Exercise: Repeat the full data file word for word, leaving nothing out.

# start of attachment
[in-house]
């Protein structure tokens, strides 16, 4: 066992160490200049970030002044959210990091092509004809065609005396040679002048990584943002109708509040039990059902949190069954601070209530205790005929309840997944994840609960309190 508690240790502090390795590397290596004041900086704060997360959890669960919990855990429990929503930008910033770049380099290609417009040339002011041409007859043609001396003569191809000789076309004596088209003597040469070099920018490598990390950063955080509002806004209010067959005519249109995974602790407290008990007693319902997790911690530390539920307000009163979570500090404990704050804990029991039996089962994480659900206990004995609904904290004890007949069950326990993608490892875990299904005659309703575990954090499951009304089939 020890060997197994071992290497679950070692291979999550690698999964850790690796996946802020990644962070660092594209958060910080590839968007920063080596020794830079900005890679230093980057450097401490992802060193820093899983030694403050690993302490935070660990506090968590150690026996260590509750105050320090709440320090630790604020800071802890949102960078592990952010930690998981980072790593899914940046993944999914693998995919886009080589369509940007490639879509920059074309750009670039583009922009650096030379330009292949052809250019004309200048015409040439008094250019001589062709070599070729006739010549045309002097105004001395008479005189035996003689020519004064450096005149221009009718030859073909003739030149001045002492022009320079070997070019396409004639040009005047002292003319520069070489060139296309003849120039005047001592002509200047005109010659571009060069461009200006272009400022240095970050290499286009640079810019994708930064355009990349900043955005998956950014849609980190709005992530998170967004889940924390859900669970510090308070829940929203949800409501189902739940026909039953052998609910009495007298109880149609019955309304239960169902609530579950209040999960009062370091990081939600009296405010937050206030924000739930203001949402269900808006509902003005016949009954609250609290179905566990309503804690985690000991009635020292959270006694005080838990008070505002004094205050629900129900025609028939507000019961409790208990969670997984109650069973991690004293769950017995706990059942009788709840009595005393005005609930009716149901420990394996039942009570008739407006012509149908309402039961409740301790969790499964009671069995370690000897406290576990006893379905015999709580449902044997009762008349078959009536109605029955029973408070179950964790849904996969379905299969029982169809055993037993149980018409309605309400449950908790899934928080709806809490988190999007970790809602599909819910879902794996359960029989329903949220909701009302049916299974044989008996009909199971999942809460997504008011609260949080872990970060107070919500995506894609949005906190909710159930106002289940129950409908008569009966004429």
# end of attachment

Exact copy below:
[in-house]
């Protein structure tokens, strides 16, 4: 066992160490200049970030002044959210990091092509004809065609005396040679002048990584943002109708509040039990059902949190069954601070209530205790005929309840997944994840609960309190 508690240790502090390795590397290596004041900086704060997360959890669960919990855990429990929503930008910033770049380099290609417009040339002011041409007859043609001396003569191809000789076309004596088209003597040469070099920018490598990390950063955080509002806004209010067959005519249109995974602790407290008990007693319902997790911690530390539920307000009163979570500090404990704050804990029991039996089962994480659900206990004995609904904290004890007949069950326990993608490892875990299904005659309703575990954090499951009304089939 020890060997197994071992290497679950070692291979999550690698999964850790690796996946802020990644962070660092594209958060910080590839968007920063080596020794830079900005890679230093980057450097401490992802060193820093899983030694403050690993302490935070660990506090968590150690026996260590509750105050320090709440320090630790604020800071802890949102960078592990952010930690998981980072790593899914940046993944999914693998995919886009080589369509940007490639879509920059074309750009670039583009922009650096030379330009292949052809250019004309200048015409040439008094250019001589062709070599070729006739010549045309002097105004001395008479005189035996003689020519004064450096005149221009009718030859073909003739030149001045002492022009320079070997070019396409004639040009005047002292003319520069070489060139296309003849120039005047001592002509200047005109010659571009060069461009200006272009400022240095970050290499286009640079810019994708930064355009990349900043955005998956950014849609980190709005992530998170967004889940924390859900669970510090308070829940929203949800409501189902739940026909039953052998609910009495007298109880149609019955309304239960169902609530579950209040999960009062370091990081939600009296405010937050206030924000739930203001949402269900808006509902003005016949009954609250609290179905566990309503804690985690000991009635020292959270006694005080838990008070505002004094205050629900129900025609028939507000019961409790208990969670997984109650069973991690004293769950017995706990059942009788709840009595005393005005609930009716149901420990394996039942009570008739407006012509149908309402039961409740301790969790499964009671069995370690000897406290576990006893379905015999709580449902044997009762008349078959009536109605029955029973408070179950964790849904996969379905299969029982169809055993037993149980018409309605309400449950908790899934928080709806809490988190999007970790809602599909819910879902794996359960029989329903949220909701009302049916299974044989008996009909199971999942809460997504008011609260949080872990970060107070919500995506894609949005906190909710159930106002289940129950409908008569009966004429």